13. A radiation therapy system for providing a radiation therapy to a patient (122), wherein the radiation therapy system (100) comprises: a radiation beam generating unit (101) adapted for generating a radiation beam with at least one possible fluence value, wherein the radiation beam generating unit (101) is further adapted to provide the radiation beam to a patient (122), an MLC (102) comprising a plurality of moveable leaves being movable to a plurality of possible leaf positions for shaping an aperture of the MLC (102) such that the beam of radiation is shaped by the aperture before being provided to the patient (122), a radiation therapy plan determination system (110) according to claim 1 for determining an optimized radiation therapy plan comprising a sequence of optimized possible leaf positions and optimized possible fluence values, and a radiation therapy controlling unit (103) for controlling the radiation beam generating unit (101) and the MLC (102) such that the therapy plan is provided to the patient (122).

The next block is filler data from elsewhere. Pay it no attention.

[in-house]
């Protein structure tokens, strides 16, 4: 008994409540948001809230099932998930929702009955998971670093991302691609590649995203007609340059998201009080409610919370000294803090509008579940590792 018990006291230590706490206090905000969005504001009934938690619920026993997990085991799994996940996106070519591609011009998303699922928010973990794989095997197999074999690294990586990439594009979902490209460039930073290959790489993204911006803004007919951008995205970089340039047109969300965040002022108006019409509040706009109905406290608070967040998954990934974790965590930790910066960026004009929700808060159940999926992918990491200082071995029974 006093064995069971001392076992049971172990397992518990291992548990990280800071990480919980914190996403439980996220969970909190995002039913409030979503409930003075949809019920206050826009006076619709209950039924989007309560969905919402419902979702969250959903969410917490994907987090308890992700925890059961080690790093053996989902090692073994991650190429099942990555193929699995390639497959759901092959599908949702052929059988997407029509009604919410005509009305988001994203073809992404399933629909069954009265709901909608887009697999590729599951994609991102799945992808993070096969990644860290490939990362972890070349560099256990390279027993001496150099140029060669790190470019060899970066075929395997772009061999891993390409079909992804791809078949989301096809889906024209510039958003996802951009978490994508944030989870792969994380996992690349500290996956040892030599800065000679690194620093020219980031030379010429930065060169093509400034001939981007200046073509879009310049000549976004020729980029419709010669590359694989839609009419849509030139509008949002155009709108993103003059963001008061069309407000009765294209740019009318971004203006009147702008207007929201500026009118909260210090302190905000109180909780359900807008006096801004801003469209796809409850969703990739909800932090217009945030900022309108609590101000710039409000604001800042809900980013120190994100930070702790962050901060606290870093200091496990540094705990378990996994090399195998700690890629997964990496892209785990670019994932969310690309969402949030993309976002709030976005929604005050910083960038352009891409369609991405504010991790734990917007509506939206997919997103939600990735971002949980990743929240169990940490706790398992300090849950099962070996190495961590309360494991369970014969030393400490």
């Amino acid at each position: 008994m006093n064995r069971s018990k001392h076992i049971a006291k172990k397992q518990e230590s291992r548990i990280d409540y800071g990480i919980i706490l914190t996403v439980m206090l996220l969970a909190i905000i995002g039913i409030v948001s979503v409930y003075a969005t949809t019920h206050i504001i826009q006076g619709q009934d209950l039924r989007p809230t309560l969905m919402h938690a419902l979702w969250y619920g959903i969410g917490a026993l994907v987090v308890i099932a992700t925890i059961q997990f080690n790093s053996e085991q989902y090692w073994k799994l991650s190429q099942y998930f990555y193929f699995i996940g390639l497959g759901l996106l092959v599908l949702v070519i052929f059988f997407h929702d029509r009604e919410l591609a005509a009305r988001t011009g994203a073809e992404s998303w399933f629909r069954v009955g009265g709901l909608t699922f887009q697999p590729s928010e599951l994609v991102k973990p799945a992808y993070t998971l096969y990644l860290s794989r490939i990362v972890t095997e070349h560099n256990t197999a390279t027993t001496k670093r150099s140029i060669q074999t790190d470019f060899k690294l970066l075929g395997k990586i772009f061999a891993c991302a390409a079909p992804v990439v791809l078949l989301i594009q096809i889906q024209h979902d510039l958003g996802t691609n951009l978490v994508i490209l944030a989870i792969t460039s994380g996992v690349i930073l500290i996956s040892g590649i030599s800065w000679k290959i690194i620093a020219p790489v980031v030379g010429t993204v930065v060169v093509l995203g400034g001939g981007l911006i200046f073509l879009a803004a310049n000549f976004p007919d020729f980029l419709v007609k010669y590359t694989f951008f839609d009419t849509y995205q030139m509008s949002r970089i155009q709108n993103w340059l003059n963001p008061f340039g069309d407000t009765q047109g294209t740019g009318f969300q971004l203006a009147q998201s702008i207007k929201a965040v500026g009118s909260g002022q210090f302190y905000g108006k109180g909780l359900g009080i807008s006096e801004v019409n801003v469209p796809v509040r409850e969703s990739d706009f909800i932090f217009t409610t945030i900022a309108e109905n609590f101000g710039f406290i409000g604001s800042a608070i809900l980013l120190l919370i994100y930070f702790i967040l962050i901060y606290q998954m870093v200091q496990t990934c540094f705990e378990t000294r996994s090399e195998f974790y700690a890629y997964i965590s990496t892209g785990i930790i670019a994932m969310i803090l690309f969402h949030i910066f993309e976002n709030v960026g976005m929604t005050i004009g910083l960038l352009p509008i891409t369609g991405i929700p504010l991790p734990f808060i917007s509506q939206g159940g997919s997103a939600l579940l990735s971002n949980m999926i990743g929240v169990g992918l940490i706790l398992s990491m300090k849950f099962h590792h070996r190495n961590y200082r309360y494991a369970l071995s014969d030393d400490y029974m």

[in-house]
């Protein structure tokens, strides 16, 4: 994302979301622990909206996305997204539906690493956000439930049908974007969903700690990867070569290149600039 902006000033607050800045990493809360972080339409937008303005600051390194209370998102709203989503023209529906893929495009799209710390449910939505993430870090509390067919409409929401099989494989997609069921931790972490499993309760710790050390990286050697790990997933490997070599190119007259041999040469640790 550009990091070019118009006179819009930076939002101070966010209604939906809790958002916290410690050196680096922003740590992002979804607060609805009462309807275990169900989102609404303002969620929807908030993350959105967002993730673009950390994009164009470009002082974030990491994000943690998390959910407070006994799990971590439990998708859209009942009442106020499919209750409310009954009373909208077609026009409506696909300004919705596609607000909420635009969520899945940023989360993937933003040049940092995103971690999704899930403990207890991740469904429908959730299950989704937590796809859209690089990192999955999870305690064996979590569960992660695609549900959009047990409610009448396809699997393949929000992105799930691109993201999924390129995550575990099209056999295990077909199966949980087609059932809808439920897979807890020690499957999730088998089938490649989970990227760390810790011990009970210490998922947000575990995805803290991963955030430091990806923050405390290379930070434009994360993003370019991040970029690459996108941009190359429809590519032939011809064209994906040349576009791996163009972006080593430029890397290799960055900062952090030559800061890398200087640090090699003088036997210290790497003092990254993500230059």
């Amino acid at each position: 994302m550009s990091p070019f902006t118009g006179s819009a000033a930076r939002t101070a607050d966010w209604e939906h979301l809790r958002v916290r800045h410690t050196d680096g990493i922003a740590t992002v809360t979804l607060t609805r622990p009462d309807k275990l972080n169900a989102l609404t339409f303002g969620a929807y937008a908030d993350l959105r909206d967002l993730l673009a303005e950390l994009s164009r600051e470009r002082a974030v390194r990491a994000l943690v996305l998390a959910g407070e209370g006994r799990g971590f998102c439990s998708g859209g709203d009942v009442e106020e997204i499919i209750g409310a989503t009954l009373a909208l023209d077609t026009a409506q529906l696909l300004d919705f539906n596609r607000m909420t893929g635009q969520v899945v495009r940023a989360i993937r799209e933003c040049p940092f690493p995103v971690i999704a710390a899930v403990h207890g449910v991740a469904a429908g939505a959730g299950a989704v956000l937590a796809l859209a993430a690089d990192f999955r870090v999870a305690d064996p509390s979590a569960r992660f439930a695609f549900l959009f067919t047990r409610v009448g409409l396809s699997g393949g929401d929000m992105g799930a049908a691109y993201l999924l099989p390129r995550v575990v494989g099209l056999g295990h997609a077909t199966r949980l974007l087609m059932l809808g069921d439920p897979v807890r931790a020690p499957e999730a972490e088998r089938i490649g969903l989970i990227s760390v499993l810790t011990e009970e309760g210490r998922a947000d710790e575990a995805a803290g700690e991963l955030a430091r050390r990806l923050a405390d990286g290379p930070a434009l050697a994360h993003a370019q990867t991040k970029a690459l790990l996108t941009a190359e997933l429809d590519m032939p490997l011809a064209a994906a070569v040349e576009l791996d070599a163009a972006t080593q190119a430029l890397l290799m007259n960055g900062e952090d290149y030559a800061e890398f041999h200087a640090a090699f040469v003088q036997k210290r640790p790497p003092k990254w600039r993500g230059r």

14. Radiation therapy plan determination method for determining a radiation therapy plan for a radiation therapy system (100) comprising a MLC (102), wherein the MLC (102) comprises a plurality of moveable leaves for shaping an aperture of the MLC (102) such that a radiation beam is shaped by the aperture before being provided to a patient (122), wherein the radiation therapy plan determination method comprises: providing characteristics of the therapy system, wherein the characteristics comprise possible leaf positions defining possible apertures of the MLC (102) and possible radiation fluence values that are providable by the radiation therapy system (100), providing planning objectives, wherein the planning objectives are indicative of a desired therapeutic radiation dose distribution that should be provided to the patient (122), providing an optimization function being indicative of a deviation of a radiation dose distribution from the planning objectives, wherein the radiation dose distribution depends on a sequence of possible apertures defined by the leaf positions and possible radiation fluence values, and wherein the optimization function is further indicative of an uncertainty of the radiation dose distribution at edges of the possible apertures, determining an optimized therapy plan by determining a sequence of possible apertures and possible radiation fluence values for which the optimization function is optimized, wherein the sequence of optimized possible apertures and optimized possible fluence values defines the optimized therapy plan.